Africa Newsletter 09-12-18

Africa News

Market Update 09-12-18


The prices of maize and most beans have remained steady over the past two weeks while the market faces headwinds of uncertainty. As many farmers throughout the Rift Valley are still holding stocks from the previous season seeking stronger prices, market prices for maize could face a major ceiling as it is becoming apparent markets will be well supplied. As the current crop is harvested and introduced to the market, the price of a maize could near 1,000 ksh/90kg at farm gate.

This trend is only further exemplified by The National Cereals and Produce Board (NCPB) having troubles selling maize that was imported through the recent subsidy program. Millers throughout the country are hesitant to buy the NCPB maize, currently retailing at Ksh 2,300 per 90-kilogram bag which was recently imported at the price of Ksh 4,000 per 90-kilogram bag. As of last week, estimates show the NCPB is still holding 350,000 out of the 630,000 bags it had procured from Mexico last year before the end of the subsidy program on December 31, 2017.


The price of maize has remained consistent over the past two weeks, trading at UGX 400 per kilogram in the Kampala area, and UGX 350 per kilogram in Mubende due to large stocks still readily available in the market. While maize has remained unchanged, the prices of nambale and red kidney beans are slightly stronger, trading at UGX 1,550 per kilogram in the Kampala area. Although Kenyan import demand for maize is uncertain due to fears of a bumper harvest, import demand for beans has increased.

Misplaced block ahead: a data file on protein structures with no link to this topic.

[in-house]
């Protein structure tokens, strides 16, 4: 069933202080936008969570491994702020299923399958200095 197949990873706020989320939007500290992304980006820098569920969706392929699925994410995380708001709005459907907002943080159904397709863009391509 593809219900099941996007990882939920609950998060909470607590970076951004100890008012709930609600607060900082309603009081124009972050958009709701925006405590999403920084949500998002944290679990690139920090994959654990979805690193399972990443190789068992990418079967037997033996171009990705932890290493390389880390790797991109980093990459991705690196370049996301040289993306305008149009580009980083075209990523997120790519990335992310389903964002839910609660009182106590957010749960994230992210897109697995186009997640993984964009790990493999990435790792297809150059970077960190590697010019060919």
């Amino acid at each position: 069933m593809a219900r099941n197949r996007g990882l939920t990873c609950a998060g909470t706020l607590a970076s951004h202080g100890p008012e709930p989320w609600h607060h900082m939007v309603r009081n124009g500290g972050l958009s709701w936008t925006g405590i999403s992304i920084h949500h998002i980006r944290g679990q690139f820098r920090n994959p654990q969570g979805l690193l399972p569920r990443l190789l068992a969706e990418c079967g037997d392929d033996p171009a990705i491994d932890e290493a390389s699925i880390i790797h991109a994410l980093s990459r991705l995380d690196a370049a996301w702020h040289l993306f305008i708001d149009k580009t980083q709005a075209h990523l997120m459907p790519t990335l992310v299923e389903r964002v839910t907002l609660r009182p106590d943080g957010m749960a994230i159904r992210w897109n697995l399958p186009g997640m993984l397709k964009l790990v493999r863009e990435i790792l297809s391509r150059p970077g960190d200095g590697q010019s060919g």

The price of soybeans have also been on the rise, and are currently trading at UGX 1,800 per kilogram in both Kampala and Mukono.


Through a recent initiative sponsored by the African Development Bank (AfDB), 12 countries including Kenya, Uganda, Tanzania, Rwanda and Ethiopia in Eastern Africa, three countries in Southern Africa, and an additional four in West and Central Africa. Through the program, each country will receive a grant of Ksh 180 million (1.8 million US dollars) to increase maize productivity. In addition to distributing water-efficient maize hybrids, the program will focus on reducing post-harvest losses.